Book Image

The Docker Workshop

By : Vincent Sesto, Onur Yılmaz, Sathsara Sarathchandra, Aric Renzo, Engy Fouda
5 (3)
Book Image

The Docker Workshop

5 (3)
By: Vincent Sesto, Onur Yılmaz, Sathsara Sarathchandra, Aric Renzo, Engy Fouda

Overview of this book

No doubt Docker Containers are the future of highly-scalable software systems and have cost and runtime efficient supporting infrastructure. But learning it might look complex as it comes with many technicalities. This is where The Docker Workshop will help you. Through this workshop, you’ll quickly learn how to work with containers and Docker with the help of practical activities.? The workshop starts with Docker containers, enabling you to understand how it works. You’ll run third party Docker images and also create your own images using Dockerfiles and multi-stage Dockerfiles. Next, you’ll create environments for Docker images, and expedite your deployment and testing process with Continuous Integration. Moving ahead, you’ll tap into interesting topics and learn how to implement production-ready environments using Docker Swarm. You’ll also apply best practices to secure Docker images and to ensure that production environments are running at maximum capacity. Towards the end, you’ll gather skills to successfully move Docker from development to testing, and then into production. While doing so, you’ll learn how to troubleshoot issues, clear up resource bottlenecks and optimize the performance of services. By the end of this workshop, you’ll be able to utilize Docker containers in real-world use cases.
Table of Contents (17 chapters)
Preface

Common Directives in Dockerfiles

As discussed in the previous section, a directive is a command that is used to create a Docker image. In this section, we will be discussing the following five Dockerfile directives:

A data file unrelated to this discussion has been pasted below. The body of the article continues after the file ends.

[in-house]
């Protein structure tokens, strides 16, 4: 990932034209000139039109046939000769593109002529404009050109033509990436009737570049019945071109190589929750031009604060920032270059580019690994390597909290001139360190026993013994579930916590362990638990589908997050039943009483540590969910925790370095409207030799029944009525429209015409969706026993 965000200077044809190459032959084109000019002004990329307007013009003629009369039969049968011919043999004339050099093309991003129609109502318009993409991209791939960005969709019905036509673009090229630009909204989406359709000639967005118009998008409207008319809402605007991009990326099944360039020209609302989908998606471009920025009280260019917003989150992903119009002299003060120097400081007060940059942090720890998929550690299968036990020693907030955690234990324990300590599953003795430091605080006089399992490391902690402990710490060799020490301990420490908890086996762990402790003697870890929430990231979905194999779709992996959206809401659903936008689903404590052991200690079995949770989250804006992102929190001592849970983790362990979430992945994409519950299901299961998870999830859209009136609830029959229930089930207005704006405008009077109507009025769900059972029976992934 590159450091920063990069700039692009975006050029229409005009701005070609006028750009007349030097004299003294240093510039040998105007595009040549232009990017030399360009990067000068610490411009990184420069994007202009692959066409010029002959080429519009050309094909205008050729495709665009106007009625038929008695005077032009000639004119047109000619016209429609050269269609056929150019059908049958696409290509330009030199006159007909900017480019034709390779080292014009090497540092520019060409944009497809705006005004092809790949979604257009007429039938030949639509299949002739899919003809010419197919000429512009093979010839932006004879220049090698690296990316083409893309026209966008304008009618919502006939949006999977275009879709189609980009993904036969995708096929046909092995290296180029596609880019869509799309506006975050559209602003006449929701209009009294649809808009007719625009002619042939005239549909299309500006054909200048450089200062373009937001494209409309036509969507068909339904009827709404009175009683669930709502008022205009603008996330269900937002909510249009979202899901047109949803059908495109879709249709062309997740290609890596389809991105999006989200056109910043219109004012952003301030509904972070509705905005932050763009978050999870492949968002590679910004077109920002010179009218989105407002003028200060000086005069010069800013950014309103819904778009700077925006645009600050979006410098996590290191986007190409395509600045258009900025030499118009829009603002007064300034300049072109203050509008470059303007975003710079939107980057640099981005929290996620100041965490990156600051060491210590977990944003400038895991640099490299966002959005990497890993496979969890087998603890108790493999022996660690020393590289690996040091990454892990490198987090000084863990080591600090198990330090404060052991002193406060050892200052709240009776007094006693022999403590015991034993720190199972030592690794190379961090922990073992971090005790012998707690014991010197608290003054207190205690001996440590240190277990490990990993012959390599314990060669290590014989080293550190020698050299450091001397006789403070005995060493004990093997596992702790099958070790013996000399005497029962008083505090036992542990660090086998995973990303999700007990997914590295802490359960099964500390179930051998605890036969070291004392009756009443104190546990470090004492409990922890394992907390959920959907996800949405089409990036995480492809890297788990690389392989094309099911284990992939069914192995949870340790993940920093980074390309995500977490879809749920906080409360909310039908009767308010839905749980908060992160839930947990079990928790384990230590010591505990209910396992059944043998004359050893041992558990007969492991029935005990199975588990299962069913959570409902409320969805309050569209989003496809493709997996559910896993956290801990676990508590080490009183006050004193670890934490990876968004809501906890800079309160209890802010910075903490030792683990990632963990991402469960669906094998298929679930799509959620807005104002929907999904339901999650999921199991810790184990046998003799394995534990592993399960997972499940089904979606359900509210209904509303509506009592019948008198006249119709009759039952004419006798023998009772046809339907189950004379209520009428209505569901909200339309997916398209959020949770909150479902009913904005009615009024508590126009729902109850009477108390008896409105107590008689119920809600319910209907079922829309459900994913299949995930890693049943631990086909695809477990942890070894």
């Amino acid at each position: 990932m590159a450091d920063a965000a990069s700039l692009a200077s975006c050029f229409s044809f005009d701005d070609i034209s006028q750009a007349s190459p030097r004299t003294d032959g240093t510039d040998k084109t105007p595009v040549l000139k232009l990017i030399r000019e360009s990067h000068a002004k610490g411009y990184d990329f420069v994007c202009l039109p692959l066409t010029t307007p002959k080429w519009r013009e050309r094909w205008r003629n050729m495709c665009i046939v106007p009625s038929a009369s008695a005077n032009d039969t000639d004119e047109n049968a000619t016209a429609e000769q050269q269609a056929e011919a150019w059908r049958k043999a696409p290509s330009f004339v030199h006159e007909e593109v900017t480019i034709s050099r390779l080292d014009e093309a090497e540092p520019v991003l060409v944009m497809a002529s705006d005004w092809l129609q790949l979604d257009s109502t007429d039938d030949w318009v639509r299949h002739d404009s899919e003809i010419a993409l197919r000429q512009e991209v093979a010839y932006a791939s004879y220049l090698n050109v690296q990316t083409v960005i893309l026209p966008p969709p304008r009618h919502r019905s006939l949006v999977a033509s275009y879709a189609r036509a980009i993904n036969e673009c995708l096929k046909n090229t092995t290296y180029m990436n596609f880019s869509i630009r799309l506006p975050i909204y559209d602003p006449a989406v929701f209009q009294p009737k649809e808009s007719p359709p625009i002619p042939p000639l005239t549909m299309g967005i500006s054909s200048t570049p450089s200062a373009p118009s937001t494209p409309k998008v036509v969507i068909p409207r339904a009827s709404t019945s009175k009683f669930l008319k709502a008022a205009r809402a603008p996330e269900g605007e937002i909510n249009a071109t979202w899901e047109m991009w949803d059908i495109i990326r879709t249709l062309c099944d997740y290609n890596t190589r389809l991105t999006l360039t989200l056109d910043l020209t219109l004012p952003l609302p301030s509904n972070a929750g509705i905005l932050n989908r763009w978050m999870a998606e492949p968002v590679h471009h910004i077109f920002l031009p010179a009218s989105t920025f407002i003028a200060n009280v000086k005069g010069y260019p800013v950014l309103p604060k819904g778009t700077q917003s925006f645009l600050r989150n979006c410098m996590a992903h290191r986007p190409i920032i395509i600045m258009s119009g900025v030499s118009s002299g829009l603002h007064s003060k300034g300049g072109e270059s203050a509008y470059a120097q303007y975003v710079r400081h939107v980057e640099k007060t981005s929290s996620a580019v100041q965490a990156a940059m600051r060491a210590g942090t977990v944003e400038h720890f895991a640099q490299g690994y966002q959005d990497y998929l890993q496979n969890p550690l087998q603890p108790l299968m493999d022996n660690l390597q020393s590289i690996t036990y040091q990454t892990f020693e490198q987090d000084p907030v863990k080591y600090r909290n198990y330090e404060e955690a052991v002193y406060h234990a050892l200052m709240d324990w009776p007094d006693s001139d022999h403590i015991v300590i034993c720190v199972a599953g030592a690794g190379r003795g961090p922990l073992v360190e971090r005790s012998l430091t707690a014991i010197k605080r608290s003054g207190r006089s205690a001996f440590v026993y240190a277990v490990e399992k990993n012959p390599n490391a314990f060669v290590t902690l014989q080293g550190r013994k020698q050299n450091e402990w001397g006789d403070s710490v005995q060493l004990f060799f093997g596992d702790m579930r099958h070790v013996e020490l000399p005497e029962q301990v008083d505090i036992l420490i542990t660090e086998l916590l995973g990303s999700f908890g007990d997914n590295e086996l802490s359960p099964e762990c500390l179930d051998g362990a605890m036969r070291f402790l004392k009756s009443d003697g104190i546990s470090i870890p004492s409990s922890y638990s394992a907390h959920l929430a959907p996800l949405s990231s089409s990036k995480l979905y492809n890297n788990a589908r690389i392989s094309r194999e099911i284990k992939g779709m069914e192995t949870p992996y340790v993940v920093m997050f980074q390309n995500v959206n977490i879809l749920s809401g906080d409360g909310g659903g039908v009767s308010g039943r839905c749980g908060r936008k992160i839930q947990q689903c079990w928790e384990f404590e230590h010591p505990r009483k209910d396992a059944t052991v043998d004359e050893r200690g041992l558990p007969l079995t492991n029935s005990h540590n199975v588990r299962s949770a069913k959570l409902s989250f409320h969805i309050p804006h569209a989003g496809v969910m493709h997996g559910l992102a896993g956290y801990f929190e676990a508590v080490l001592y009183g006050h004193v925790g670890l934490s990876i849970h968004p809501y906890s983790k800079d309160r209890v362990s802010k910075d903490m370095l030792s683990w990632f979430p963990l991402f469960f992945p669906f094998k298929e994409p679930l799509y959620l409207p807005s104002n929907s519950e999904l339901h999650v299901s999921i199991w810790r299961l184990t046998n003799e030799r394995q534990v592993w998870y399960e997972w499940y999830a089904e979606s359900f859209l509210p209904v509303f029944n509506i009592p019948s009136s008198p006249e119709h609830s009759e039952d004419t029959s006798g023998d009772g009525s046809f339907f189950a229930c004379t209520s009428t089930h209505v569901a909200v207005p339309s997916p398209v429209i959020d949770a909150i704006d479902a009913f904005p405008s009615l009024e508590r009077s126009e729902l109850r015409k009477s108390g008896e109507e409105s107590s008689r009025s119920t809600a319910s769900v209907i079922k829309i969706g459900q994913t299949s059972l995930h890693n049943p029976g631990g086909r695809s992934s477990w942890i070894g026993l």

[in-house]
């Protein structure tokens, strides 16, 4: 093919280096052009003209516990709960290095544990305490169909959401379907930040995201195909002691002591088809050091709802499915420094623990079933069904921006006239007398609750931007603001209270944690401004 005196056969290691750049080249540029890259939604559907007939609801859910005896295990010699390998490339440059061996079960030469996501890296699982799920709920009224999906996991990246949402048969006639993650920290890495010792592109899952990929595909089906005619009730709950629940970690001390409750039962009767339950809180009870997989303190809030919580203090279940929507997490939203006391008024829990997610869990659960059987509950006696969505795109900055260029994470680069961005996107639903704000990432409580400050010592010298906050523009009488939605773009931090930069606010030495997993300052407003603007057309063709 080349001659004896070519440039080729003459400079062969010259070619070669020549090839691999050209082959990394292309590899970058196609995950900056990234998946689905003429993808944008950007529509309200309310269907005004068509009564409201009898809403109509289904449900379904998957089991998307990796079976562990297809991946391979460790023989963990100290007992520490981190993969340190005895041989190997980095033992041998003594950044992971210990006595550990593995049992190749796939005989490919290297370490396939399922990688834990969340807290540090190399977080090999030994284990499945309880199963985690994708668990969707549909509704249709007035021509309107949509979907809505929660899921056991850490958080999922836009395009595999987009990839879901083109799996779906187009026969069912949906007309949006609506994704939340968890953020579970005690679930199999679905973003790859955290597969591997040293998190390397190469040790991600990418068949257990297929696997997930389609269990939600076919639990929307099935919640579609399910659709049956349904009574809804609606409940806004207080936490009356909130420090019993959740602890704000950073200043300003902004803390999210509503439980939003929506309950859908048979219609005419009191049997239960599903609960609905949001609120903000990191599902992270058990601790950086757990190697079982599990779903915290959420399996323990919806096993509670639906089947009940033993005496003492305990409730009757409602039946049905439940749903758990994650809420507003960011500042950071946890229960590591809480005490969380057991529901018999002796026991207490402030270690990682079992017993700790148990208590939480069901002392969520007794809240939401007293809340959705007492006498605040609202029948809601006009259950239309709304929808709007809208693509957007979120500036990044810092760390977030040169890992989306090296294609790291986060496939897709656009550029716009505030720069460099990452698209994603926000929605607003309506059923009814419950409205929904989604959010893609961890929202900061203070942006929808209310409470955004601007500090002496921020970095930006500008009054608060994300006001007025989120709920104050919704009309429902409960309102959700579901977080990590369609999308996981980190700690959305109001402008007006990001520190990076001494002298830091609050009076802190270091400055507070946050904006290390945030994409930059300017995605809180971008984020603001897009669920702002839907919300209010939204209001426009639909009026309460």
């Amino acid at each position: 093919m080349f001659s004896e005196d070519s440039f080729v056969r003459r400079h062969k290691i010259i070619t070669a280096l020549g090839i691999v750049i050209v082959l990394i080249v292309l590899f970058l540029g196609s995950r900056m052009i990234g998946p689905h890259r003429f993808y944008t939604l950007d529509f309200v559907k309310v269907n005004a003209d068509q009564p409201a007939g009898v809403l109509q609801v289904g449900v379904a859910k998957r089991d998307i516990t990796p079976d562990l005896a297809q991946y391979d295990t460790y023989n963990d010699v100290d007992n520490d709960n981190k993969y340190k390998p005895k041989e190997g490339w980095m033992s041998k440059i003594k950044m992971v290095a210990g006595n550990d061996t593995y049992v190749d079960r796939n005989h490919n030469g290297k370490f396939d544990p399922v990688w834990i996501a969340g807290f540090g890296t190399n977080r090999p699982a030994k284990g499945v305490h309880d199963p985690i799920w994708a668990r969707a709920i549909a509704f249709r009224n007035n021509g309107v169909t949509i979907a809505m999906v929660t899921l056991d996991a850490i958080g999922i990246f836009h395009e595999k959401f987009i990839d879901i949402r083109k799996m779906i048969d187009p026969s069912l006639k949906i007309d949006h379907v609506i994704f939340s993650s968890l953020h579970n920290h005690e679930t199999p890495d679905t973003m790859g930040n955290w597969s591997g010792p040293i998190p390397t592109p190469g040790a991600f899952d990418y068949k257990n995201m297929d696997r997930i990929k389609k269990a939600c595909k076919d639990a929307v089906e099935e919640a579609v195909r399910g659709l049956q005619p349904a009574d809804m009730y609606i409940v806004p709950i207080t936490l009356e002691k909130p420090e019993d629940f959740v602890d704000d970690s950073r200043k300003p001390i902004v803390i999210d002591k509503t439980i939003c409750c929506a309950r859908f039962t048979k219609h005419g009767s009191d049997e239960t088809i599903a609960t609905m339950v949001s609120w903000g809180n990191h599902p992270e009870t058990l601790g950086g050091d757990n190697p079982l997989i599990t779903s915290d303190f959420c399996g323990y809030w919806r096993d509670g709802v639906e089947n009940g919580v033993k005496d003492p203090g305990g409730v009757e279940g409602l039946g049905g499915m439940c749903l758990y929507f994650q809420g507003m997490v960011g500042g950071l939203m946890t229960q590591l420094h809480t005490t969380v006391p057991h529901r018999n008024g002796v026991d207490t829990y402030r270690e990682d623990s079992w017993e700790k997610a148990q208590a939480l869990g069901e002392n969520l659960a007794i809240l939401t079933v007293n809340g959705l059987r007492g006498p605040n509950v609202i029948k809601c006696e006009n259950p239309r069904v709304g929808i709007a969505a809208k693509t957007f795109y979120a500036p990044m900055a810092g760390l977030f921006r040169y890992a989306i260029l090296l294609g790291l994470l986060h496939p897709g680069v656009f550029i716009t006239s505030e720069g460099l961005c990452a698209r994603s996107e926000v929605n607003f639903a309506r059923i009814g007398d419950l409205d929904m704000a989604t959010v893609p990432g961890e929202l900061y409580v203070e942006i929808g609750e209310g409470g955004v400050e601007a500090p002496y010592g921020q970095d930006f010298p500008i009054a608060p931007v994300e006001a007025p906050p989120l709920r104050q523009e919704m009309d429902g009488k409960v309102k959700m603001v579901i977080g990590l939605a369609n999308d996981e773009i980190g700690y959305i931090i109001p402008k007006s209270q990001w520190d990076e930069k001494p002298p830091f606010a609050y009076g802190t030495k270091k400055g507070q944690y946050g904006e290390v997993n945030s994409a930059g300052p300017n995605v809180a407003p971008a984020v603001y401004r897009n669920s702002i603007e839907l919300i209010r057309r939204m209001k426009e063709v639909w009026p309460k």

1. The FROM directive
  2. The LABEL directive
  3. The RUN directive
  4. The CMD directive
  5. The ENTRYPOINT directive

The FROM Directive

A Dockerfile usually starts with the FROM directive. This is used to specify the parent image of our custom Docker image. The parent image is the starting point of our custom Docker image. All the customization that we do will be applied on top of the parent image. The parent image can be an image from Docker Hub, such as Ubuntu, CentOS, Nginx, and MySQL. The FROM directive takes a valid image name and a tag as arguments. If the tag is not specified, the latest tag will be used.

A FROM directive has the following format:

FROM <image>:<tag> 

In the following FROM directive, we are using the ubuntu parent image with the 20.04 tag:

FROM ubuntu:20.04

Additionally, we can use the base image if we need to build a Docker image from scratch. The base image, known as the scratch image, is an empty image mostly used to build other parent images.

In the following FROM directive, we are using the scratch image to build our custom Docker image from scratch:

FROM scratch